Common Kids' Sleep Myths

By Renee Wasserman, PT, MPH August 28, 2015
A well-rested child is calmer, more alert, happier, healthier, and better able to handle bumps in the road. Don’t let these common sleep myths keep you from teaching your child to be a healthy sleeper.

Myth #1: Keeping a baby awake later at night will help him sleep later in the morning.
Wouldn’t that be nice! If only we could put our children to sleep later so that the whole family could sleep in the next morning. Although it sounds logical that a later bedtime would result in a later wake time, unfortunately, it doesn’t quite work that way. When you keep your children up later at night they become overtired, making it harder to settle at bedtime and more likely to wake earlier in the morning. The solution? Try putting your child to bed a little earlier in the evening and see if he wakes any later in the morning. Just 15 minutes can make a difference!

Myth #2: Never wake a sleeping child!
The only time I recommend waking a sleeping child is in order to preserve the next sleep period. Believe it or not, the timing of a child’s sleep is as important, if not more important, than the number of hours he sleeps. As hard as it is to wake a sleeping child, it is may be necessary so that that he will be tired for his next nap or ready go to sleep for the night.

Myth #3: A baby will learn to sleep through the night when he is ready.
Sure, some children are naturally good sleepers from the moment they are born, requiring little work to master the skill of putting themselves to sleep. However, for the majority of children, becoming an independent sleeper is hard work. It is a learned skill just like tying shoes, brushing teeth, or riding a bicycle. The best way to become proficient at any skill is a combination of practice, patience, and consistency. Once your child reaches 4+ months of age, they are developmentally ready to begin the process of learning to independently sleep through the night.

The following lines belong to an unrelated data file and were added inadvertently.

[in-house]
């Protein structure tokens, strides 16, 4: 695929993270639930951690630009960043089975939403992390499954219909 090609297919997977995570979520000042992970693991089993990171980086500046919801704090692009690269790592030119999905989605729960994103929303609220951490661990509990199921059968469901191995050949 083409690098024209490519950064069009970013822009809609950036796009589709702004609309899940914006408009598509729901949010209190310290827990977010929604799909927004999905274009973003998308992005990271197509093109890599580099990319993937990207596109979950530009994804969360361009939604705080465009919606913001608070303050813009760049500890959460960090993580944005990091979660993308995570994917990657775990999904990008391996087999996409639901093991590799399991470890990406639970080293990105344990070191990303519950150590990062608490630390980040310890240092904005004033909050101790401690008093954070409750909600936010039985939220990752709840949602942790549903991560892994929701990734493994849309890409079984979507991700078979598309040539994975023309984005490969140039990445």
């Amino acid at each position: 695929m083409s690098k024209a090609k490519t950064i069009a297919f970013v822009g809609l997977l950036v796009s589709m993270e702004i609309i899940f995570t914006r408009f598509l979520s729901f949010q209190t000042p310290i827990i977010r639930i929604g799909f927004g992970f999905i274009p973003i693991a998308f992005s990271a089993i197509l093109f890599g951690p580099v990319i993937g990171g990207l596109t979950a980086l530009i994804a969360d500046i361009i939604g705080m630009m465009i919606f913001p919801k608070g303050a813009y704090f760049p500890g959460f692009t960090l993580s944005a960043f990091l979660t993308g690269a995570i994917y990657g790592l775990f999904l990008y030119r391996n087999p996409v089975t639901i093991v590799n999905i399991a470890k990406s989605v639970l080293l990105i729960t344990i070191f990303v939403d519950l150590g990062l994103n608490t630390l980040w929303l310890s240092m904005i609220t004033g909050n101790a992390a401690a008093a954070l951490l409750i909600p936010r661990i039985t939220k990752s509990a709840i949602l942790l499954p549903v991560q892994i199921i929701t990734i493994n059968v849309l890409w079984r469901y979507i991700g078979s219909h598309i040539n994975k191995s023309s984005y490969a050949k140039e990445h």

Myth #4: Some children just require less sleep.
Many parents think this is true about their children. Yes, every child is different, but research shows that most of our children are not getting the amount of sleep they require. How do you know if your child is getting enough sleep? A well-rested child is able to wake in the morning on his own in good spirits, is alert and happy throughout the day, and does not fall asleep in the car (when it is not nap time). It may appear that your child requires less sleep than what is recommended, but the opposite is most likely true.

Myth #5: A sleep deprived child will always seem tired.
If your child seems energized at bedtime, chances are he has missed his window of opportunity to fall asleep. A second wind is a sign of being overtired and NOT a sign of being too awake to fall asleep. A child who is sleep deprived will have a harder time settling at night and will wake more often during the night and earlier in the morning. It is important to learn to read the sleepy signs of your child (and each child is different!) in order to get him to bed before becoming overtired.

Renee Wasserman, PT, MPH, founder of SleepyHead Solutions, is a Family Sleep Institute-certified Infant and Child Sleep Consultant. She offers many services including phone, email, Skype/FaceTime, and in-person consultations to solve your child’s sleep challenges. Feel free to email her with any questions. You can find out more information at her website and on her Facebook page.